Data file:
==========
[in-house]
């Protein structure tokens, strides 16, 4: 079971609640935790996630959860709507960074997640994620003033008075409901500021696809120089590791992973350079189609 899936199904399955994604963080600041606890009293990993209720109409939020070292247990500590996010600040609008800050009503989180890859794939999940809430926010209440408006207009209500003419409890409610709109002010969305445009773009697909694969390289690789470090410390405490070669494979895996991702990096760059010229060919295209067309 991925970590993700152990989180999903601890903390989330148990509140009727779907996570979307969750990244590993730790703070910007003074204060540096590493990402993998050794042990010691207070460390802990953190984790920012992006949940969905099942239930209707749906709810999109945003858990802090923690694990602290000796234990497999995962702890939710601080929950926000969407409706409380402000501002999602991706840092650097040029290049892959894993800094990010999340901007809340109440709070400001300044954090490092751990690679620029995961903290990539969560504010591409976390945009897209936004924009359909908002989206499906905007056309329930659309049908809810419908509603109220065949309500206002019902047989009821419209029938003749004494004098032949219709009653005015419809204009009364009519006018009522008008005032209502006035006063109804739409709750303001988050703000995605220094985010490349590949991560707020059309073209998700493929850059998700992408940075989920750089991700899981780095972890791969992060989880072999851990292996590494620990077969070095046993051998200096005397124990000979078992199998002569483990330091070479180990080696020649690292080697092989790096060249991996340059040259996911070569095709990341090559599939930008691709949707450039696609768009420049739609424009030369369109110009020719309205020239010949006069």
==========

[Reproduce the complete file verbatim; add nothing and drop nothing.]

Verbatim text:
[in-house]
């Protein structure tokens, strides 16, 4: 079971609640935790996630959860709507960074997640994620003033008075409901500021696809120089590791992973350079189609 899936199904399955994604963080600041606890009293990993209720109409939020070292247990500590996010600040609008800050009503989180890859794939999940809430926010209440408006207009209500003419409890409610709109002010969305445009773009697909694969390289690789470090410390405490070669494979895996991702990096760059010229060919295209067309 991925970590993700152990989180999903601890903390989330148990509140009727779907996570979307969750990244590993730790703070910007003074204060540096590493990402993998050794042990010691207070460390802990953190984790920012992006949940969905099942239930209707749906709810999109945003858990802090923690694990602290000796234990497999995962702890939710601080929950926000969407409706409380402000501002999602991706840092650097040029290049892959894993800094990010999340901007809340109440709070400001300044954090490092751990690679620029995961903290990539969560504010591409976390945009897209936004924009359909908002989206499906905007056309329930659309049908809810419908509603109220065949309500206002019902047989009821419209029938003749004494004098032949219709009653005015419809204009009364009519006018009522008008005032209502006035006063109804739409709750303001988050703000995605220094985010490349590949991560707020059309073209998700493929850059998700992408940075989920750089991700899981780095972890791969992060989880072999851990292996590494620990077969070095046993051998200096005397124990000979078992199998002569483990330091070479180990080696020649690292080697092989790096060249991996340059040259996911070569095709990341090559599939930008691709949707450039696609768009420049739609424009030369369109110009020719309205020239010949006069």